What Has Been Done to Curb Distracted Driving?
No pun intended there, but more states are joining the effort to decrease distracted driving involving cell phone use. Most of these efforts have been related to texting while driving, and the statistics for this show why so much attention has been paid to this specific cause of accidents. A crash is most likely to happen within three seconds of being distracted, and texting increases the chances of an accident by 23 percent.
A bill was even introduced in Vermont that would allow police officers to search your phone without a warrant to see if you’ve been active on it recently. It hasn’t made it out of committee and is not likely to pass, as it is borderline Unconstitutional. Alaska charges a $10,000 fine for texting and driving. Fair or not, it shows that states are getting very serious in their efforts to decrease distracted driving.
The increased fines and new penalties for cell phone use while driving appears to have helped. In 2014, there were 3,184 deaths due to distracted driving, which accounted for 10 percent of accidents overall. That number was much higher in 2009, when there were 5,474 fatalities as a result of distracted driving. All but two states have laws against texting while driving, but more than half have no laws when it comes to talking on the phone. So it stands to reason that this number could continue to decline if more states enact these laws.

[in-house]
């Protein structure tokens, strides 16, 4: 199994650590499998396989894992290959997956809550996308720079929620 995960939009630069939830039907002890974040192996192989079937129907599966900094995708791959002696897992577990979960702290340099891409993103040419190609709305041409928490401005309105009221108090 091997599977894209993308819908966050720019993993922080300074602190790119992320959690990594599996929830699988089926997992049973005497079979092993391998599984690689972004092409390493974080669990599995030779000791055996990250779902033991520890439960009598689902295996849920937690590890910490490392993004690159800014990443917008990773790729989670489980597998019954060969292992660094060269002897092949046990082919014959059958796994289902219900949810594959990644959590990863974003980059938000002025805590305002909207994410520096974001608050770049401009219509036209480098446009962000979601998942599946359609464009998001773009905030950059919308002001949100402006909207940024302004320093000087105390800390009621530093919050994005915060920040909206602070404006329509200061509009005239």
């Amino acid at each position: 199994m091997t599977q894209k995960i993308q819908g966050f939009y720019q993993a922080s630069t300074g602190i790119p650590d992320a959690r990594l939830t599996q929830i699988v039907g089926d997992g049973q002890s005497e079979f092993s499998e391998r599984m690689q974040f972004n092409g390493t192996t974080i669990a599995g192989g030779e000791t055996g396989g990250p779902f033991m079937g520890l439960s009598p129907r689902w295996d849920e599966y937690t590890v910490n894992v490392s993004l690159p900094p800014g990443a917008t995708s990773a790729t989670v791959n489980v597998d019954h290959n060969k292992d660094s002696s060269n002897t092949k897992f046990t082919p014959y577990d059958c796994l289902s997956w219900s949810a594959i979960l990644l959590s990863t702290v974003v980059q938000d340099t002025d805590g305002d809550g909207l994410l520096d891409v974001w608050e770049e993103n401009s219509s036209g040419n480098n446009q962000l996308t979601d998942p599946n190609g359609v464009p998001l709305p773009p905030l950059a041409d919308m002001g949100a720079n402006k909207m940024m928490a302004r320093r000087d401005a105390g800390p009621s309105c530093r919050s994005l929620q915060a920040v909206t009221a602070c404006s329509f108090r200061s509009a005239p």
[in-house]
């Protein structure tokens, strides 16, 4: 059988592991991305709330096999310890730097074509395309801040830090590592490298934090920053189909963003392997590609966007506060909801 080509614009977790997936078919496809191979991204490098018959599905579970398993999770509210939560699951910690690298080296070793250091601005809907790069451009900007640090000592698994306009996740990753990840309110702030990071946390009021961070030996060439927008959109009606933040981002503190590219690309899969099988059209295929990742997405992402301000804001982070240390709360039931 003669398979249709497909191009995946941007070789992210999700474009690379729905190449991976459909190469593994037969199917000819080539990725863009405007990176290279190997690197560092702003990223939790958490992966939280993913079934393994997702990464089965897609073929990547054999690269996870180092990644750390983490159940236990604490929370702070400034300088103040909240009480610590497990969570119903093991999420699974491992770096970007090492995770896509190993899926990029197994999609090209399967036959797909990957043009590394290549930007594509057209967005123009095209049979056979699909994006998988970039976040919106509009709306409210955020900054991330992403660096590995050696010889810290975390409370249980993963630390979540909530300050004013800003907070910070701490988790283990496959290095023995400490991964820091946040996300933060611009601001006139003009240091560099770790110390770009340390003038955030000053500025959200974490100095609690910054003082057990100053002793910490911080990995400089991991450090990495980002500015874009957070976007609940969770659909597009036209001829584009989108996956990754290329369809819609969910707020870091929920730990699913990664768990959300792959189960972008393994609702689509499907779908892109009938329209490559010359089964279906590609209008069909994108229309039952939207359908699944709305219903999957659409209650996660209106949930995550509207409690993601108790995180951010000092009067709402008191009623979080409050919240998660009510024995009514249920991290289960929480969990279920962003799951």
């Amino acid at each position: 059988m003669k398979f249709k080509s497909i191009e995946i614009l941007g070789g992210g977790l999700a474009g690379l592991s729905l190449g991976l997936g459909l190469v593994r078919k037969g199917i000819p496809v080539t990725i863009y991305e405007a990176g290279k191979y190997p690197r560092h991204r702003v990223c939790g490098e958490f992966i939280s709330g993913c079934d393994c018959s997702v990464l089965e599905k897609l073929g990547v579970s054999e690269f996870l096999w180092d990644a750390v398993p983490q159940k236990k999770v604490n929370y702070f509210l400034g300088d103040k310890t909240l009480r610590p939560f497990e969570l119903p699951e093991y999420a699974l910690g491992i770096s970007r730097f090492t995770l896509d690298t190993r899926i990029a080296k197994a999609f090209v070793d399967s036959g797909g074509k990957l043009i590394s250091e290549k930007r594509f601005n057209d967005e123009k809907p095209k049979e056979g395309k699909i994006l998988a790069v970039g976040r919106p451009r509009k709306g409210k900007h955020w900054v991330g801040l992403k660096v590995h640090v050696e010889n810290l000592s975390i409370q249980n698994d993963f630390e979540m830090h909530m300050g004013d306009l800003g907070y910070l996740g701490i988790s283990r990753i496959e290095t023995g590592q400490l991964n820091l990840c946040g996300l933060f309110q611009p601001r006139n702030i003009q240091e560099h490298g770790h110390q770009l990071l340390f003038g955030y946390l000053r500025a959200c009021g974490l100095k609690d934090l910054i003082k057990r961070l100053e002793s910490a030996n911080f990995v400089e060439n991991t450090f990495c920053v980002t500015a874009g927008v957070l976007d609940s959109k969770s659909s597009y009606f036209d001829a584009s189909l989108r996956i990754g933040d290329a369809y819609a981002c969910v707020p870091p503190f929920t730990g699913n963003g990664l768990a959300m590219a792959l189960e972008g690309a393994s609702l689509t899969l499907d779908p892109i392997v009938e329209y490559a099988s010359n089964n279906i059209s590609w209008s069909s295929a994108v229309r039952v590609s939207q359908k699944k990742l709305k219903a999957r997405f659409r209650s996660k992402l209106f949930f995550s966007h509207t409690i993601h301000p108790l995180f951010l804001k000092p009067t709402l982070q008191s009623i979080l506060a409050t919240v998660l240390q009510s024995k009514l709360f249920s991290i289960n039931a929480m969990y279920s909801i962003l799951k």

What Legal Recourse is There for Distracted Driving?
If you are involved in an accident with a distracted driver, there is a good chance that they will be found responsible for all damages caused. It’s not just ambulance chasers either, judges, prosecutors, and police departments are cracking down. If you have to sue for those damages, cell phone use by the other driver can be used as evidence to determine if distractions could have caused the accident.
If you are using your cell phone and are hit by someone else, receiving compensation is very unlikely, even if you were not at fault. You could’ve been hit from behind, or been hit by someone running a red light, but if you were using your cell phone at the time, it’s likely that you will be attributed with negligence. Depending on the state, there are two types of negligence. Comparative, which means that if you are found to be 40 percent at fault, you’ll only receive 60 percent in damages. And contributory, which means that even if you are only 5 percent at fault, you won’t receive any compensation at all.
It’s likely that we’ve all talked on our phone, eaten food or played with the radio dial while driving. Even if you are keeping your eyes on the road while doing this, your reaction time is greatly decreased. And as we’ve seen, more and more laws are being created that could find you facing a hefty fine if law enforcement determines you to be distracted while driving.